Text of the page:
Skip navigation

Book Reviews


Last night they got the elephant!

Against the Gods. Peter L Bernstein. John Wiley. ISBN 0-471-12104-5. 337pp. UK£17.99.


One night during the Second World War, in one of the many air raids on Moscow, a distinguished professor of statistics appeared in the local air-raid shelter. He had never been there before, because he used to say that there were seven million people in Moscow, so why should he expect to be hit. His friends asked about the change of heart. "Look," he explained, "there are seven million people in Moscow and one elephant. Last might they got the elephant".

That story could be taken as encapsulating all our problems with risk. But there are more than you think. Peter Bernstein's book is a tour-de-force through numbers, risk and how people perceive and respond to it, investment and the way markets work. It is highly readable and full of great quotes.

Best of all, though, is that this book will explain things in ways that are so different that you will understand things you thought beyond you. Bet you don't believe that. Here's a test - hands up all those who think they understand regression to the mean. Not many of you. But go to the chapter entitled "The man with the sprained brain", and you will. It might just change your life if you play the markets.

Being right

Bandolier particularly liked its introduction to the "Law of Large Numbers". A brainchild of Jacob Bernoulli (one of a tribe of gifted philosophers and mathematicians, not the man who invented the disc drive), this is statistics the other way round. Usually statistics tell us how likely a result is to be wrong: the Law of Large Numbers is more concerned about how likely it is to be right.

Think about this for a moment. What do we want with the result from a trial or meta-analysis? Actually we want to know how likely we are to be right, especially if we sit down for a moment to consider just how right we have to be for any particular circumstance. There is a risk with this book: it might change the way you think about research.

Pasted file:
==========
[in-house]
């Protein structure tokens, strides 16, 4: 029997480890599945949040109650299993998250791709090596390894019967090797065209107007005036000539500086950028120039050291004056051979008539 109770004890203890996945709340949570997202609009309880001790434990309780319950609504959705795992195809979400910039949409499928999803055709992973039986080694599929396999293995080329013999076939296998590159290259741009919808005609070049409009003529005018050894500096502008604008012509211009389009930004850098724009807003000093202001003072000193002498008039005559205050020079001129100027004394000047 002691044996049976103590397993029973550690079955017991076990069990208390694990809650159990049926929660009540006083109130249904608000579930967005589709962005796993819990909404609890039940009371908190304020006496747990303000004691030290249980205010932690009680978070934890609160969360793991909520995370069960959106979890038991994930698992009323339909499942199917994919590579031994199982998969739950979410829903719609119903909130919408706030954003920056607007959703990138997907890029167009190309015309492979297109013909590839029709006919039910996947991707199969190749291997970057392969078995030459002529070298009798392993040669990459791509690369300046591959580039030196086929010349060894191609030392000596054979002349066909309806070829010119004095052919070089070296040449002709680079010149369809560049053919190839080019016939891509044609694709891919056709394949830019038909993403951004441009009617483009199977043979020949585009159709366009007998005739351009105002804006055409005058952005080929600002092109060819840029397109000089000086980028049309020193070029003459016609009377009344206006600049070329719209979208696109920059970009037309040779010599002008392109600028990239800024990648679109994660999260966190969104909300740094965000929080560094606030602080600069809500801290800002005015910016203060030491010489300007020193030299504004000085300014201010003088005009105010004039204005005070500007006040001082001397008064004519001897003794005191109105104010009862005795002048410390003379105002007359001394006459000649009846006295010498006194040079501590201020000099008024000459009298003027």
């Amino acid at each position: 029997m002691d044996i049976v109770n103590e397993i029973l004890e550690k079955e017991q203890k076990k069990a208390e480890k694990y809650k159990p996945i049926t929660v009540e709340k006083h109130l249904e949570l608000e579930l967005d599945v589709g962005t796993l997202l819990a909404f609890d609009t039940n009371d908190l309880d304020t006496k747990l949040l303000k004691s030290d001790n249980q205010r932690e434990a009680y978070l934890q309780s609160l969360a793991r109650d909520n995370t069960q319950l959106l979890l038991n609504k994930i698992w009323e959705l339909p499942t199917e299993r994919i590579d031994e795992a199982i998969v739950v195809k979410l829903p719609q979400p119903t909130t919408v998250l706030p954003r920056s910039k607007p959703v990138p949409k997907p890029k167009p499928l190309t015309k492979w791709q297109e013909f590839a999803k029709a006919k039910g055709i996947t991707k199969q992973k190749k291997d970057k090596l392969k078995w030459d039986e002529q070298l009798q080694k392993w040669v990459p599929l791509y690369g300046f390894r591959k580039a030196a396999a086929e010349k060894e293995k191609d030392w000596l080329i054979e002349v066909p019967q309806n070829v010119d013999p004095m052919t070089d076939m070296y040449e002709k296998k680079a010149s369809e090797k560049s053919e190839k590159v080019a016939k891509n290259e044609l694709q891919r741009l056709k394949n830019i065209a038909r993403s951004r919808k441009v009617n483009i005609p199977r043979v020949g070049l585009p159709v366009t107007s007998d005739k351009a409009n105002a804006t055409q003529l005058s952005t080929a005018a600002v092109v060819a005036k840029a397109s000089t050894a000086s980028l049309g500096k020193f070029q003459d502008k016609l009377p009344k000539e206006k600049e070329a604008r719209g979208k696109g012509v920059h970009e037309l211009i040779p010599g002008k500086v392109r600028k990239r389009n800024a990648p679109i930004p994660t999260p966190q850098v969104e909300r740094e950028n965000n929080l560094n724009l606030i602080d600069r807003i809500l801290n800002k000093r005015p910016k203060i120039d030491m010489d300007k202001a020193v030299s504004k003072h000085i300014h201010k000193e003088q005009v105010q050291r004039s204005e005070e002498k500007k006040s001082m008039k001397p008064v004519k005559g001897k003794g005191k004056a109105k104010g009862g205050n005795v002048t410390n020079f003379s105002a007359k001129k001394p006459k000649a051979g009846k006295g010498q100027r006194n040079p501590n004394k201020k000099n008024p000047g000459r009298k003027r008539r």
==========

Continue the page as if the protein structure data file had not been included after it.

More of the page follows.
Getting the best from the literature

How to read a paper. Trisha Greenhalgh. BMJ Publishing. ISBN 0-7279-1139-2. 192pp. UK£14.95.


In the introduction Trisha Greenhalgh remembers ward rounds with a distinguished professor, whose clinical acumen and memory were second to none. But that had taken 40 years to acquire. Dipping into the medical literature for those of us (the vast majority) who have never done enough research to be familiar with all the nuances and "tricks of the trade" can be a daunting task.

We hear that much research is not scientifically sound. We know that some research can be biased. We don't know how to make sense of a randomised trial compared with a retrospective case series. Sensitivity and specificity of diagnostic tests are beyond us. And statistics - give us a break!

Not any more. No excuses - because anyone with two neurones to rub together can be at least in touch with a modern scientific paper after putting in some time to read Trish Greenhalgh's superb guide to reading and understanding papers and what goes into them. It is an easy read, and an enjoyable one (we loved the box on page 70 on how to cheat on statistical tests when writing up a paper, and that on page 88 on how companies sometimes over-egg the pudding when marketing their products).

Bandolier has spent many hours reading, and much harsh handling from trial and error to learn only part of the good common sense that is in this book. It will be useful for the "first-year medical student and the grey-haired consultant". Don't just take our word - those are the words of Professor Sir David Weatherall in the foreword!



previous story in this issue